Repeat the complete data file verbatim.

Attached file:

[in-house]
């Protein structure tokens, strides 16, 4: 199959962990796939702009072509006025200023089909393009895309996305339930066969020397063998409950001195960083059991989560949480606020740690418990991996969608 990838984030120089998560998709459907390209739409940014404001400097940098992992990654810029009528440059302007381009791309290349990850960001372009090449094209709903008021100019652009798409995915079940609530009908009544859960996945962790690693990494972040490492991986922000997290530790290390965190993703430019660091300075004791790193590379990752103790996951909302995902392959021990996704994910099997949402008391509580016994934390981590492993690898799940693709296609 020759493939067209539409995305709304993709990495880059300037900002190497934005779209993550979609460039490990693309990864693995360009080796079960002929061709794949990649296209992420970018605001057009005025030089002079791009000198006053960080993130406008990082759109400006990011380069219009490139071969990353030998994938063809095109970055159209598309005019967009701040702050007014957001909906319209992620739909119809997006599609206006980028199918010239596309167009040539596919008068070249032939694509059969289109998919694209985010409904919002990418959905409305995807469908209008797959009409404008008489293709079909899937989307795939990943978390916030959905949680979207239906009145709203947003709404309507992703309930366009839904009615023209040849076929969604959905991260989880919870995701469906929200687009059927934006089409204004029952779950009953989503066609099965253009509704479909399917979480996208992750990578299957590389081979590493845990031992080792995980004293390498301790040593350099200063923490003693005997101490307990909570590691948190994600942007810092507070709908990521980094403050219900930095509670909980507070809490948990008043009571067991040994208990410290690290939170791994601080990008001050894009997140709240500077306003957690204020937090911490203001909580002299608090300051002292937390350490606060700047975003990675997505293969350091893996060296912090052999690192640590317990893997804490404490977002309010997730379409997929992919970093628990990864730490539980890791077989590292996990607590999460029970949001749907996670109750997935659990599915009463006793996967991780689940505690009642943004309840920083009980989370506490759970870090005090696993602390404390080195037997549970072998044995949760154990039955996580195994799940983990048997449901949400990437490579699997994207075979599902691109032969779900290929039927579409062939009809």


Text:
[in-house]
């Protein structure tokens, strides 16, 4: 199959962990796939702009072509006025200023089909393009895309996305339930066969020397063998409950001195960083059991989560949480606020740690418990991996969608 990838984030120089998560998709459907390209739409940014404001400097940098992992990654810029009528440059302007381009791309290349990850960001372009090449094209709903008021100019652009798409995915079940609530009908009544859960996945962790690693990494972040490492991986922000997290530790290390965190993703430019660091300075004791790193590379990752103790996951909302995902392959021990996704994910099997949402008391509580016994934390981590492993690898799940693709296609 020759493939067209539409995305709304993709990495880059300037900002190497934005779209993550979609460039490990693309990864693995360009080796079960002929061709794949990649296209992420970018605001057009005025030089002079791009000198006053960080993130406008990082759109400006990011380069219009490139071969990353030998994938063809095109970055159209598309005019967009701040702050007014957001909906319209992620739909119809997006599609206006980028199918010239596309167009040539596919008068070249032939694509059969289109998919694209985010409904919002990418959905409305995807469908209008797959009409404008008489293709079909899937989307795939990943978390916030959905949680979207239906009145709203947003709404309507992703309930366009839904009615023209040849076929969604959905991260989880919870995701469906929200687009059927934006089409204004029952779950009953989503066609099965253009509704479909399917979480996208992750990578299957590389081979590493845990031992080792995980004293390498301790040593350099200063923490003693005997101490307990909570590691948190994600942007810092507070709908990521980094403050219900930095509670909980507070809490948990008043009571067991040994208990410290690290939170791994601080990008001050894009997140709240500077306003957690204020937090911490203001909580002299608090300051002292937390350490606060700047975003990675997505293969350091893996060296912090052999690192640590317990893997804490404490977002309010997730379409997929992919970093628990990864730490539980890791077989590292996990607590999460029970949001749907996670109750997935659990599915009463006793996967991780689940505690009642943004309840920083009980989370506490759970870090005090696993602390404390080195037997549970072998044995949760154990039955996580195994799940983990048997449901949400990437490579699997994207075979599902691109032969779900290929039927579409062939009809």